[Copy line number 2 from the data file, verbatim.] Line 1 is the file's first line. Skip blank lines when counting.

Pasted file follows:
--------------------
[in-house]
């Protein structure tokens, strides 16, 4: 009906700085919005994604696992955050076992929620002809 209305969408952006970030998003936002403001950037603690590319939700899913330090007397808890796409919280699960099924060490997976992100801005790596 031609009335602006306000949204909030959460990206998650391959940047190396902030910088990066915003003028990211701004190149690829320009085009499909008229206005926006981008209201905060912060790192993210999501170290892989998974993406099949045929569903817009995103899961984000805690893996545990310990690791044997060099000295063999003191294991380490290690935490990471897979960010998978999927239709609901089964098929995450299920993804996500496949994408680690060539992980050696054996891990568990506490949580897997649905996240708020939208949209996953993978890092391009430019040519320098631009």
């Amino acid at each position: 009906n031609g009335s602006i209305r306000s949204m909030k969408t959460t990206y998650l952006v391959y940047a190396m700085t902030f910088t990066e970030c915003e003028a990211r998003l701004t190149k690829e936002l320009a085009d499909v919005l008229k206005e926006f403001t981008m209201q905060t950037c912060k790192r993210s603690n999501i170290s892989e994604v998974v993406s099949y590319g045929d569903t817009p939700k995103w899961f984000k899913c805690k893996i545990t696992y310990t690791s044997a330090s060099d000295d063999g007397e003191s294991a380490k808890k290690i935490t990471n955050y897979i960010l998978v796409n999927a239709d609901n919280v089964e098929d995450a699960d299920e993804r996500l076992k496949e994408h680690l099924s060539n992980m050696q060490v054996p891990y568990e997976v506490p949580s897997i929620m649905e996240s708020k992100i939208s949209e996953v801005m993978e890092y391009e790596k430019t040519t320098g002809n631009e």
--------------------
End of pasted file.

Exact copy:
């Protein structure tokens, strides 16, 4: 009906700085919005994604696992955050076992929620002809 209305969408952006970030998003936002403001950037603690590319939700899913330090007397808890796409919280699960099924060490997976992100801005790596 031609009335602006306000949204909030959460990206998650391959940047190396902030910088990066915003003028990211701004190149690829320009085009499909008229206005926006981008209201905060912060790192993210999501170290892989998974993406099949045929569903817009995103899961984000805690893996545990310990690791044997060099000295063999003191294991380490290690935490990471897979960010998978999927239709609901089964098929995450299920993804996500496949994408680690060539992980050696054996891990568990506490949580897997649905996240708020939208949209996953993978890092391009430019040519320098631009």